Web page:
53. Thank you Freshly Pressed for again alerting me to a blog I have to add to my RSS feeder! Mary, I’m so eager to keep reading posts from another crazy busy working mom like myself. Although I live in California, my company is headquartered in the Boston area so I’m surrounded by the Sox/Pats mania. Looking forward to reading more from you.!

    1. maryct70

      Why thank you! I dropped by your blog. Sounds like there are some common themes that run through both of our lives. I look forwarding to reading your blog posts as well!

  54. As a mom of a 5-year-old going through the same process, I could totally relate to your feeling of elation. I am so proud and so thankful as we have a history of dyslexia in the family, and although my boy has to work super hard, he is definitely starting to read.

  55. I love the post..=) I am also a mother of a six year old and she likes reading as she always see me read… truly, spending time with your kids to do their homeworks and reading books with them on a daily basis, is not just teaching them how to read but also birthing in them the love for books. It is important that study time should be both enjoyed by parents and children. morethan teaching our kids to read, we also need to show them that learning is fun.

    1. maryct70

      Thanks for the kids words. I have to give my son’s teachers plenty of credit as well. They have given him many of the tools he needs to tackle each new new word. i can see him using those tools as he sounds out each letter of each word, repeating the sounds until the words click. It’s magical to watch!

  56. 1hpb

    so wonderful. I wouldn’t give the teacher all of the credit. You must be doing at least one thing right as a mom. whoo hoo!

    now onto another thankless thirteen years.

    Helen

    Milfalert.wordpress.com

  57. It is these “AHA” moments that I look forward to most as I start my teaching career.
    Your children are very, very lucky to have parents who are so actively involved in their lives and who put an emphasis on things like reading.
    Great post 🙂

  58. MrZissman

    My fiancée is a kindergarten teacher and it’s nice to see that other teachers’ hard work is reaping such rewards. And kudos to you for taking the time to read with your son, a fabulous idea that I think not many parents take advantage of.

  59. Super cool. As a teacher I can’t tell you not only how important it, but that you’ve already gone beyond. So I’ll just stick with how cool it is to see other kids growing up through your eyes. Thanks. My are almost out of high school and in college.
    jef

  60. familylibrary

    I loved reading this post. As a reading teacher who works a lot with struggling kindergarteners, I really enjoy hearing parents reactions as their children learn to read. Kindergarten has to be the best school year. They come to school so ready to learn and they just soak up so much. Congrats on the wonderfully written, touching post. And on that bright little boy.

  61. Lovely post and a great illustration of a beautiful moment. It’s fantastic when you’re able to apply what you’ve learned practically. He should be grateful for having a mum and teachers who care so much. There are so many parents these days that don’t have the time to spend it with their kids.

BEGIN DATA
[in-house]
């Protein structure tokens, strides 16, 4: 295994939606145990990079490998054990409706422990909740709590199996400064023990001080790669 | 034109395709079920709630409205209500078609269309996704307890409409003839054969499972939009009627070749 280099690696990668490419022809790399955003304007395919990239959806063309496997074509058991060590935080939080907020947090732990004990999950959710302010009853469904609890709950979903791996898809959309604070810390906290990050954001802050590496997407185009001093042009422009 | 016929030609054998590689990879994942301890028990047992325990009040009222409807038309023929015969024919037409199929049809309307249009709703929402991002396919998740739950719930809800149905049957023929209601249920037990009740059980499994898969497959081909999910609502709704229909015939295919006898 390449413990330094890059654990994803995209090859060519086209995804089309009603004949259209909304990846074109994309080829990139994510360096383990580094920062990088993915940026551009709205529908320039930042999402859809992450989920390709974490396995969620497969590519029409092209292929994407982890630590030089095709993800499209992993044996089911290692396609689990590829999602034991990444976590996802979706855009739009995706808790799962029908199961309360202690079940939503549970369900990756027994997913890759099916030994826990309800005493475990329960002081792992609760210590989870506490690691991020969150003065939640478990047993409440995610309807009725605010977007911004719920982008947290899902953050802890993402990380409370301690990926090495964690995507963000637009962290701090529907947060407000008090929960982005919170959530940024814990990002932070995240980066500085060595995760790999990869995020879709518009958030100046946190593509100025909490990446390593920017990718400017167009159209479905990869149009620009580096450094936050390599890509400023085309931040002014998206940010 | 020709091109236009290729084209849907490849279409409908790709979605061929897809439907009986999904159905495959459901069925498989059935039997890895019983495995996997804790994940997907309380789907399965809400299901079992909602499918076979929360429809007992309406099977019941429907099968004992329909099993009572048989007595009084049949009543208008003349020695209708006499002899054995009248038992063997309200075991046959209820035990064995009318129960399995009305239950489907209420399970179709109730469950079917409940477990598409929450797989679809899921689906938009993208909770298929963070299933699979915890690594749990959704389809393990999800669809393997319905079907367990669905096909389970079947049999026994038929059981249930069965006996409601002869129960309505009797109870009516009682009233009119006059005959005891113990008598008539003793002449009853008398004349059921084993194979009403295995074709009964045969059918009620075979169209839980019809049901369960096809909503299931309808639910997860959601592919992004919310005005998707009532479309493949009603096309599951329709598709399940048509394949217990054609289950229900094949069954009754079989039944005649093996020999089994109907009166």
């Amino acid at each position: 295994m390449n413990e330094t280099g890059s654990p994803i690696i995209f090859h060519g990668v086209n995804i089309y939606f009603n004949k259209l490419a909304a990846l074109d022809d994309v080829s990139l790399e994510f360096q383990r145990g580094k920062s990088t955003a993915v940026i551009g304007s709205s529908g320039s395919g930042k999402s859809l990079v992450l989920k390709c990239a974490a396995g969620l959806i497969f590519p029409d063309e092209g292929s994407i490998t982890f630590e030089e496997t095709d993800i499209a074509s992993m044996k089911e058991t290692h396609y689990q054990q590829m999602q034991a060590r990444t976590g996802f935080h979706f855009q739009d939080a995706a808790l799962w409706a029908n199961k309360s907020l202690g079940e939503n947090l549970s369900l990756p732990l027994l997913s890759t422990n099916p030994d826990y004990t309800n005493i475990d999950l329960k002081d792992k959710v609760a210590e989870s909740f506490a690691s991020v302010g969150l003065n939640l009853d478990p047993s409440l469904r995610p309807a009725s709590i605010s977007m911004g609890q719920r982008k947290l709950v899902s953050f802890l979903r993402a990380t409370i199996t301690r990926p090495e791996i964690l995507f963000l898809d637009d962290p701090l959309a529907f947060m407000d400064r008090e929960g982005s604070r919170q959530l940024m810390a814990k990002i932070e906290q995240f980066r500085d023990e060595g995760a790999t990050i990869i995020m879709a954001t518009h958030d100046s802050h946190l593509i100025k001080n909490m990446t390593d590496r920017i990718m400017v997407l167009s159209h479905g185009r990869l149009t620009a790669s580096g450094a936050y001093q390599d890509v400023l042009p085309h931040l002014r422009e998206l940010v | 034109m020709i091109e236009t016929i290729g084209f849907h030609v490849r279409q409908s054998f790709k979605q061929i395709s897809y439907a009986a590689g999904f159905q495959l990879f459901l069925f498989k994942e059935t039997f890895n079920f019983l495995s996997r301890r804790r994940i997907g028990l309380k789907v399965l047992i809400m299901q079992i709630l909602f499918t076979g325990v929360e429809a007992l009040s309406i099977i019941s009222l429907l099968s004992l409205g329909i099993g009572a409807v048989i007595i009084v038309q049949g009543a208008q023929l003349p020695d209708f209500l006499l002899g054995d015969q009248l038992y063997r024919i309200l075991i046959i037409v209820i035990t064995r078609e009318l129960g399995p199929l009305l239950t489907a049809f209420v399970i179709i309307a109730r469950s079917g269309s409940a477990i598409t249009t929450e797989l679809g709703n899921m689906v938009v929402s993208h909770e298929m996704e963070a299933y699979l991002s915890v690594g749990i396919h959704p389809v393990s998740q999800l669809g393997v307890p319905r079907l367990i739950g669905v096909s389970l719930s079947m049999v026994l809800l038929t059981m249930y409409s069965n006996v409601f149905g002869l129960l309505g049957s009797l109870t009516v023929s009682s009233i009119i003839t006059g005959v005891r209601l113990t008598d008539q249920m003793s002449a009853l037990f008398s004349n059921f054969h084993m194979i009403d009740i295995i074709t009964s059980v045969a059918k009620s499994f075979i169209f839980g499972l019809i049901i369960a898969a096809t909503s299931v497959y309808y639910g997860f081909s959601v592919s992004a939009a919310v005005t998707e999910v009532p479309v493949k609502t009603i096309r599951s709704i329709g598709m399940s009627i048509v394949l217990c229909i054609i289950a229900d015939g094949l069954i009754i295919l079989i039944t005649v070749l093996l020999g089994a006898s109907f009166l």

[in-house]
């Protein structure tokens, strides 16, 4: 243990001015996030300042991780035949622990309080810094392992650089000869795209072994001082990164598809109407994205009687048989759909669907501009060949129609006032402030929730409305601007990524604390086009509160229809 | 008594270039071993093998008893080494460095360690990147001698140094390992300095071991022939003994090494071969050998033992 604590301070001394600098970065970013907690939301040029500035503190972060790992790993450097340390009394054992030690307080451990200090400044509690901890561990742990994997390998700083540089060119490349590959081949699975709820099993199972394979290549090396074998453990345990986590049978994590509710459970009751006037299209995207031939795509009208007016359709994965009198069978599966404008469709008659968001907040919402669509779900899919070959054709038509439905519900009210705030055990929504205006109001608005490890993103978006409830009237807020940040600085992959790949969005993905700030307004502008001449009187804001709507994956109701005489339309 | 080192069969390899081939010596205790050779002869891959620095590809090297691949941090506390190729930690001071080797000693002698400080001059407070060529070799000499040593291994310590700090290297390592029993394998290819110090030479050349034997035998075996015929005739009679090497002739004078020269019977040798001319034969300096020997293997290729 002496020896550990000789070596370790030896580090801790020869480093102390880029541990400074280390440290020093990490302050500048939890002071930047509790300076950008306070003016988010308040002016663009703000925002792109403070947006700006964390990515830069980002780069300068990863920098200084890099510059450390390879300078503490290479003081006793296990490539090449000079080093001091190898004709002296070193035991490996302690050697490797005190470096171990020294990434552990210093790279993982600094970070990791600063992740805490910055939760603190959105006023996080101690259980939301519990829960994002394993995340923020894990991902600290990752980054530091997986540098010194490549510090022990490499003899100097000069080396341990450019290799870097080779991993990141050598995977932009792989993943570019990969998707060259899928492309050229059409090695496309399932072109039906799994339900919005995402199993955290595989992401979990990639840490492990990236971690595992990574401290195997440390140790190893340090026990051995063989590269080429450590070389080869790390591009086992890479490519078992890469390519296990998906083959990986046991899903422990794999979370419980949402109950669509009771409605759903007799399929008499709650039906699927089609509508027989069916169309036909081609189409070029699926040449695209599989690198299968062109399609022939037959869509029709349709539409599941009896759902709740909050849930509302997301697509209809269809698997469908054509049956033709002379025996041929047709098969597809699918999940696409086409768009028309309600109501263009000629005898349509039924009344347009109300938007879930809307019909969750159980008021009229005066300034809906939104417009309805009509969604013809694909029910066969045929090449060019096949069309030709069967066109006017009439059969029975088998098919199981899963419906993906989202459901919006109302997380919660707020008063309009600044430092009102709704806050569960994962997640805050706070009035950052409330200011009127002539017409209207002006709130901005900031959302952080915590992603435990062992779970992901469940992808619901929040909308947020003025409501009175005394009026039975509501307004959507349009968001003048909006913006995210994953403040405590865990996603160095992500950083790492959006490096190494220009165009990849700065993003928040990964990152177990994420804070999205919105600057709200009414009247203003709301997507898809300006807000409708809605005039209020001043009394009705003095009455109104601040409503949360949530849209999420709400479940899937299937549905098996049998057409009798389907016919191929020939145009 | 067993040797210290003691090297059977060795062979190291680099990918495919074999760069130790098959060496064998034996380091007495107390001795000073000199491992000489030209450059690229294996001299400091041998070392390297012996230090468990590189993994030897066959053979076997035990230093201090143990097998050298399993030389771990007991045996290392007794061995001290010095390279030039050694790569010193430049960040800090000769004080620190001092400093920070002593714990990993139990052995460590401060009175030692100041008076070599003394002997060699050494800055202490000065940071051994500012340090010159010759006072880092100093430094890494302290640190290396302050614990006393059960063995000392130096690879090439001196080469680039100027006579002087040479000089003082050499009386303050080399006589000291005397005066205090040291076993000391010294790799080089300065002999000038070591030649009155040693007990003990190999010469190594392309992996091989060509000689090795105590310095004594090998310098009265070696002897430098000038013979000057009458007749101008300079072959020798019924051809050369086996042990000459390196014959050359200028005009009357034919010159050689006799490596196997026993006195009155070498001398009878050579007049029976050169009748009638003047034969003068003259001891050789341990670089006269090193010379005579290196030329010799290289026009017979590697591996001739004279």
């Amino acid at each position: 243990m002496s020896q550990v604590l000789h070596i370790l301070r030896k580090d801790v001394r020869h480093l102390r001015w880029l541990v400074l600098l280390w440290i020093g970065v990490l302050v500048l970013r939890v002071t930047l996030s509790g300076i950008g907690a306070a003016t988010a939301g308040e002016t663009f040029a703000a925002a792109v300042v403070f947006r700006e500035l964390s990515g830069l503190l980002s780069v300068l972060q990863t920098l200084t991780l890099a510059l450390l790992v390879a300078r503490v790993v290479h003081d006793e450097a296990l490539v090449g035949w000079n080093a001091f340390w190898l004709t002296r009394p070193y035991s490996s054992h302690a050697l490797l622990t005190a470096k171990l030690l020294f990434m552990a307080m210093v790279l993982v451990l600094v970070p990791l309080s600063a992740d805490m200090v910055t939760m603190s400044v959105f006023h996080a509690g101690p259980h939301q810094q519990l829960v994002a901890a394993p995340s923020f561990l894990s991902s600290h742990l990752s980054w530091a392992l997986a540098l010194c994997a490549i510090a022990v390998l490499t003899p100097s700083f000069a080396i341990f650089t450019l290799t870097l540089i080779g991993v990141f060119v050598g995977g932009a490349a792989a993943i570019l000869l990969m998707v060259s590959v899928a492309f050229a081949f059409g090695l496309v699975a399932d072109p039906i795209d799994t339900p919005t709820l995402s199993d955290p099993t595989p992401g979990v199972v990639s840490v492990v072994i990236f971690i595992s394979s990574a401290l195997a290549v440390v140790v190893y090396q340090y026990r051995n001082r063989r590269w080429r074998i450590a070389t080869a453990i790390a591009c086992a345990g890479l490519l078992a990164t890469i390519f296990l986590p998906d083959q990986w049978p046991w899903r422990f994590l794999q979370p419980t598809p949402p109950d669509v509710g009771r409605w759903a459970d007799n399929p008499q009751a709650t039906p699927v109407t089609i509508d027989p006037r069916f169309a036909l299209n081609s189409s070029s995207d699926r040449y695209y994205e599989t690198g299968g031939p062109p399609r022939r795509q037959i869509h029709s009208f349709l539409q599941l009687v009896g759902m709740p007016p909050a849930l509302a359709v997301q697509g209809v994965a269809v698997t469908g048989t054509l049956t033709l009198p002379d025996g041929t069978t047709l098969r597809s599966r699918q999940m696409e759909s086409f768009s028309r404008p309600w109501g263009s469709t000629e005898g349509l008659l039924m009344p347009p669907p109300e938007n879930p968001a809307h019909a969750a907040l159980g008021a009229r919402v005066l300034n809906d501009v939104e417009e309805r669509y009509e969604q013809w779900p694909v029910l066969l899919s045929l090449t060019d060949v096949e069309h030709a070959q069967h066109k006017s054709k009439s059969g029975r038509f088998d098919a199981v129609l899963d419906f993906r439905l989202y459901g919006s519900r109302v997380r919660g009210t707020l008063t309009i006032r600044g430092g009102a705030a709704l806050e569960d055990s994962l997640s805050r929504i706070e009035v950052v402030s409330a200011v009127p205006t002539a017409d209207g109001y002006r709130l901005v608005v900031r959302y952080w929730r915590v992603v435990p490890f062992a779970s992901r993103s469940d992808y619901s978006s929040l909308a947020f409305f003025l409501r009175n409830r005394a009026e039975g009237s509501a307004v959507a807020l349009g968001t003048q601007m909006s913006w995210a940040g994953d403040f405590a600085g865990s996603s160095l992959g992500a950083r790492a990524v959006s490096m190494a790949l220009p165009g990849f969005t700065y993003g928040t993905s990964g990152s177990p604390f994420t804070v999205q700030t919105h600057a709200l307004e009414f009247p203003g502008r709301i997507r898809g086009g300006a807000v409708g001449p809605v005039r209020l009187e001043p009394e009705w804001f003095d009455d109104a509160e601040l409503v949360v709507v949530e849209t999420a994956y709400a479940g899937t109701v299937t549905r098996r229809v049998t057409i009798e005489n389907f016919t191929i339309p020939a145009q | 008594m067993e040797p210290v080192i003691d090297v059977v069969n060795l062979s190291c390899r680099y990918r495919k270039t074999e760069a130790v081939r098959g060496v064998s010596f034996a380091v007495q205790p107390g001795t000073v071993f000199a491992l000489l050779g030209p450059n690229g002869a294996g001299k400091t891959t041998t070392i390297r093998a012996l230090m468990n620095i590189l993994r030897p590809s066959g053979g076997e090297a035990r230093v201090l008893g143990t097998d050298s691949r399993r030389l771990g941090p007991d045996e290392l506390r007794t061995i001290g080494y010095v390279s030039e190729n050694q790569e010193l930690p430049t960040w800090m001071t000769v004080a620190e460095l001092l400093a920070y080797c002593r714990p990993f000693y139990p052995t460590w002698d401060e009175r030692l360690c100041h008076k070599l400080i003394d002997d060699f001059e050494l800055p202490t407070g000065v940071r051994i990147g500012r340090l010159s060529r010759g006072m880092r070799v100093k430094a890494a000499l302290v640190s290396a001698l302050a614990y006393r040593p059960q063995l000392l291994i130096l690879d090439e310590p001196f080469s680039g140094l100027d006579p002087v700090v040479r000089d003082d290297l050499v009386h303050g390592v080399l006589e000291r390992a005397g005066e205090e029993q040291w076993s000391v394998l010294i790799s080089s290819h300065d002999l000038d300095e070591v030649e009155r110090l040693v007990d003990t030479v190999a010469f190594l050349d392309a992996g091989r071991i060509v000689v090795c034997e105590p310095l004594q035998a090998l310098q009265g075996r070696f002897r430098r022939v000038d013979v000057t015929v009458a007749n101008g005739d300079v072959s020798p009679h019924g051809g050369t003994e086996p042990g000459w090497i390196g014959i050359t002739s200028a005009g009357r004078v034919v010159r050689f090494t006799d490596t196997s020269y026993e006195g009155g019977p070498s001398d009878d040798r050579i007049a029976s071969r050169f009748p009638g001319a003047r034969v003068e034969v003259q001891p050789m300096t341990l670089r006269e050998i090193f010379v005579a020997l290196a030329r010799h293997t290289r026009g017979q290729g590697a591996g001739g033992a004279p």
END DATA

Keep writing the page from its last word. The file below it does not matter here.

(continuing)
62. Pingback: Read With Your Children (It’s not only important; it’s fun!) « Family Library

  63. i can relate too – my 5 yr old loves to read signs when we’re out “mommy, that says ‘x-ray’…” *hahah* i’m sad that our (my husband and i) days of spelling thoughts out (literally…) are coming to an end soon…*hahaha*

  64. Awesome! I had a similar moment with my son this weekend: he’s been out of town while mom works in another town. My wife told me he could read the “BOB” books we got him for Christmas and that he was spontaneously sounding out words. He sat down and read me two of these books and I was super-psyched! I gave him a high five and said “Wow man, this is huge: you can read!”

  65. That’s really great 🙂 I can’t wait until I have kids and can teach them a love of reading 😀 I loved growing up in a house full of books – the ‘library’ which was basically just the study which happened to have bookshelves on every wall was my fave place in the house.

  66. 3Hudd's

    Aw that’s lovely and what a wonderful proud mommy moment. I also have a five year old son. I am sometimes just amazed when he comes homes from school with all this new information, telling all about what he’s learnt. Well done to your son.xx

  67. My mom makes it a point to read to us when we were kids. Today, she does the same with my Aunt’s 3 yr old kid and yes! just as you said the vocabulary build up is great!!! ^.^

  68. Pingback: "Mom, I know LOTS of words." (via Odds ‘N Ends) | concretecrissy

  69. Those moments are so precious! I miss reading together; now that my daughter is a teen, she prefers reading by herself… thank goodness she still loves reading though. I think reading aloud with your kids is one of THE most important things you can do for them. Last year when my daughter was in 6th grade, we did very little ‘textbook’ schooling (we have homeschooled since 1st grade; last year was a sort of ‘unschooling’ year) but she was in a literature group, and we read lots and lots of books, especially old classics, and Shakespeare… when she did her state-mandated ITBS testing at year-end, she still tested out at above the 90th percentile – without “doing school”! I fully attribute that to the power of the written word. So, keep up the good work mom!

  70. Pingback: Squiggles on a Page: The Magic of Reading | Wondering Preacher